Burgan field

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For the plant known as Burgan, see Kunzea ericoides.
Burgan Field (Al Burqan)
Kuwait city 1996.jpg
Much of western and southern Kuwait is home to some of the largest oil fields in the world. The dark patch of land in southern Kuwait is where the Al Burqan oil field is located.
Burgan field is located in Al- Andalus
Burgan field
Location of Burgan Field in Kuwait
Country Kuwait
Region Middle East
Offshore/onshore Onshore
Coordinates 29°06′39″N 47°58′00″E / 29.11083°N 47.96667°E / 29.11083; 47.96667Coordinates: 29°06′39″N 47°58′00″E / 29.11083°N 47.96667°E / 29.11083; 47.96667
Operators Kuwait Oil Company
Field history
Discovery 1938
Start of production 1946
Peak of production 2005
Abandonment -
Production
Current production of oil 1,200,000 barrels per day (~6.0×10^7 t/a)
Current production of gas 550×10^6 cu ft/d (16×10^6 m3/d)
Peak of production (oil) 2,410,000 barrels per day (~1.20×10^8 t/a)[1]
Estimated oil in place 44,000 million barrels (~6.0×10^9 t)
Producing formations Upper Cretaceous Wara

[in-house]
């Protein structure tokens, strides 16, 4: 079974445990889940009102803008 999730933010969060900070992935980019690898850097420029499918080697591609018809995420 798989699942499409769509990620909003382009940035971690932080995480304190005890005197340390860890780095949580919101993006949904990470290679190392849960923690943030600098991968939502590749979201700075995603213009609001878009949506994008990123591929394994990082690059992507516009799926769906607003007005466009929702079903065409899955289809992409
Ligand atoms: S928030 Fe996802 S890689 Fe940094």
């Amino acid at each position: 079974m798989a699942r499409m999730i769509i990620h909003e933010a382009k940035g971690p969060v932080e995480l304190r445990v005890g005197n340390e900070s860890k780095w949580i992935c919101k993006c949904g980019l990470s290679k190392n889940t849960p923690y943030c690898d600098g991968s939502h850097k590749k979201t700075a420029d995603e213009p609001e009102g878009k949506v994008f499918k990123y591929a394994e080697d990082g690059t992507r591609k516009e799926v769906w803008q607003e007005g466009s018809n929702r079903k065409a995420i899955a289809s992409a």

Pipelines in the Burgan oilfield

The onshore supergiant Burgan field is an oil field situated in the desert of southeastern Kuwait. Burgan field can also refer to the Greater Burgan—a group of three closely spaced fields, which includes Burgan field itself as well as the much smaller Magwa and Ahmadi fields. Greater Burgan is the world's largest sandstone oil field, and the second largest overall, after Ghawar.

Discovery and geology[edit]

A natural surface oil seep above the Burgan field was known to mankind since neolithic time, bituminous material from a reed boat discovered in As-Sabiyah/North Kuwait and dated 5000 BC have been traced back to this seep.(Connan et al, 2005) The subsurface reservoirs of the Burgan oil field were discovered in February, 1938. The US and UK-owned Kuwait Oil Company began commercial oil production at Burgan in 1946.[2]

The Greater Burgan, a wider area around Burgan, is the world largest sandstone (clastic) oil field with the total surface area of about 1000 km2. It includes three producing subfields: Burgan itself (500 km2), Magwa (180 km2) and Ahmadi (140 km2).[2][3] The Burgan field's structure is an anticlinal dome having an elliptical shape and transected by numerous radial faults.[1] Both Magwa and Ahmadi are located on smaller, subsidiary domes north of Burgan [4]

The oil is contained in the four main horizons of Cretaceous age: Wara (sandstone), Mauddud (limestone), Burgan Third Sand (3S) and Burgan Fourth Sand (4S). Burgan Third Sand is in turn subdivided into Third Sand Upper (3SU), Third Sand Middle (3SM) and Third Sand Lower (3SL). Historically the production has come mainly from the 3SM unit. By 1992 the second and third sand units had been swept by water.[1][2]

Oil reserves, production capacity and estimated lifetime[edit]

"The reserves and production data for Burgan are shrouded in a cloud of secrecy, uncertainty, and controversy." [4]